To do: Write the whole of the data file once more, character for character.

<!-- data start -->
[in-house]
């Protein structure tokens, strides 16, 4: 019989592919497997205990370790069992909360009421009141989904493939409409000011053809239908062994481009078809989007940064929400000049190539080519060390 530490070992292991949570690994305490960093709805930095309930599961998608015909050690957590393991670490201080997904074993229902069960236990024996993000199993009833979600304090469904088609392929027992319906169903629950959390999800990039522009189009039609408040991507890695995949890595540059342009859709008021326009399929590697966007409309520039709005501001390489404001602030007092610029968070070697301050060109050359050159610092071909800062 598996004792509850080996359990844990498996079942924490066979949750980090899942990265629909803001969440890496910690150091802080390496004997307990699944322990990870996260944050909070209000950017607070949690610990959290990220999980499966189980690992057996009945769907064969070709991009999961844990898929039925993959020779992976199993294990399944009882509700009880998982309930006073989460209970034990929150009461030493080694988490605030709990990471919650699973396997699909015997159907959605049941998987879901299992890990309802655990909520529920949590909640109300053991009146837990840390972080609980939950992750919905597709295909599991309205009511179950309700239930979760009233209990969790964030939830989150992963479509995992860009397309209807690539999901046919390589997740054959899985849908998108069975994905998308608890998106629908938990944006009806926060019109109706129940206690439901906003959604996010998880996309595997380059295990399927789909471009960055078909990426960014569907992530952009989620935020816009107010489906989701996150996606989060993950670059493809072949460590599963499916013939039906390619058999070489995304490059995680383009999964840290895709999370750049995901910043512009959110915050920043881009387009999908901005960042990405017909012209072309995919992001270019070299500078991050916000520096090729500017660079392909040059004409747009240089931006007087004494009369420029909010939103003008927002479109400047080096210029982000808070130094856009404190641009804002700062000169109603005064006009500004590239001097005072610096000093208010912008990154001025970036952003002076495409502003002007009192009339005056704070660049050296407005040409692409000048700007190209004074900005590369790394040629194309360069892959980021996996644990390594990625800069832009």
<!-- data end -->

[in-house]
């Protein structure tokens, strides 16, 4: 019989592919497997205990370790069992909360009421009141989904493939409409000011053809239908062994481009078809989007940064929400000049190539080519060390 530490070992292991949570690994305490960093709805930095309930599961998608015909050690957590393991670490201080997904074993229902069960236990024996993000199993009833979600304090469904088609392929027992319906169903629950959390999800990039522009189009039609408040991507890695995949890595540059342009859709008021326009399929590697966007409309520039709005501001390489404001602030007092610029968070070697301050060109050359050159610092071909800062 598996004792509850080996359990844990498996079942924490066979949750980090899942990265629909803001969440890496910690150091802080390496004997307990699944322990990870996260944050909070209000950017607070949690610990959290990220999980499966189980690992057996009945769907064969070709991009999961844990898929039925993959020779992976199993294990399944009882509700009880998982309930006073989460209970034990929150009461030493080694988490605030709990990471919650699973396997699909015997159907959605049941998987879901299992890990309802655990909520529920949590909640109300053991009146837990840390972080609980939950992750919905597709295909599991309205009511179950309700239930979760009233209990969790964030939830989150992963479509995992860009397309209807690539999901046919390589997740054959899985849908998108069975994905998308608890998106629908938990944006009806926060019109109706129940206690439901906003959604996010998880996309595997380059295990399927789909471009960055078909990426960014569907992530952009989620935020816009107010489906989701996150996606989060993950670059493809072949460590599963499916013939039906390619058999070489995304490059995680383009999964840290895709999370750049995901910043512009959110915050920043881009387009999908901005960042990405017909012209072309995919992001270019070299500078991050916000520096090729500017660079392909040059004409747009240089931006007087004494009369420029909010939103003008927002479109400047080096210029982000808070130094856009404190641009804002700062000169109603005064006009500004590239001097005072610096000093208010912008990154001025970036952003002076495409502003002007009192009339005056704070660049050296407005040409692409000048700007190209004074900005590369790394040629194309360069892959980021996996644990390594990625800069832009």